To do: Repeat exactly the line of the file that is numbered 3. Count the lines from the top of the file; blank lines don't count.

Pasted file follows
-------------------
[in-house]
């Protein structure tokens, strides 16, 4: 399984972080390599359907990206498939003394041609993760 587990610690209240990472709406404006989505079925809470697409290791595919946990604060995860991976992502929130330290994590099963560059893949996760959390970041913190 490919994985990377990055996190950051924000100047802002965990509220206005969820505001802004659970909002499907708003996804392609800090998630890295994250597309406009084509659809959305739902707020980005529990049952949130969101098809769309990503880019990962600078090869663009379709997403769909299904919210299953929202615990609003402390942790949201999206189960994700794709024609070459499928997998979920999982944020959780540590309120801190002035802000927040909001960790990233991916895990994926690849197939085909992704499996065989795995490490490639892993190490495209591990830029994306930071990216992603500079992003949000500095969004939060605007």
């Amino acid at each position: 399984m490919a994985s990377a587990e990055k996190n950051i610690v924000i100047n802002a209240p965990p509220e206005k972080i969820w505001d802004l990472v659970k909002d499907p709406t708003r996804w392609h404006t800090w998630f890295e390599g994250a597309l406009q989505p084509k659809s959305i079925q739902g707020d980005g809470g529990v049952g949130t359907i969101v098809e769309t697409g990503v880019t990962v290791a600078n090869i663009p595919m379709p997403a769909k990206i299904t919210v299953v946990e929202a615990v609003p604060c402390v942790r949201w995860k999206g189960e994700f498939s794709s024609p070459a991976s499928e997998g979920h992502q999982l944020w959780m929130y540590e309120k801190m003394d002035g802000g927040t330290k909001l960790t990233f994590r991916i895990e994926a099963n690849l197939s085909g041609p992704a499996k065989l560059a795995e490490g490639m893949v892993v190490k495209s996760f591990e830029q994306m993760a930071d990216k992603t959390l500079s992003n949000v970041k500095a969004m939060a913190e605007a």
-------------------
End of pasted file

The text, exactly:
């Amino acid at each position: 399984m490919a994985s990377a587990e990055k996190n950051i610690v924000i100047n802002a209240p965990p509220e206005k972080i969820w505001d802004l990472v659970k909002d499907p709406t708003r996804w392609h404006t800090w998630f890295e390599g994250a597309l406009q989505p084509k659809s959305i079925q739902g707020d980005g809470g529990v049952g949130t359907i969101v098809e769309t697409g990503v880019t990962v290791a600078n090869i663009p595919m379709p997403a769909k990206i299904t919210v299953v946990e929202a615990v609003p604060c402390v942790r949201w995860k999206g189960e994700f498939s794709s024609p070459a991976s499928e997998g979920h992502q999982l944020w959780m929130y540590e309120k801190m003394d002035g802000g927040t330290k909001l960790t990233f994590r991916i895990e994926a099963n690849l197939s085909g041609p992704a499996k065989l560059a795995e490490g490639m893949v892993v190490k495209s996760f591990e830029q994306m993760a930071d990216k992603t959390l500079s992003n949000v970041k500095a969004m939060a913190e605007a």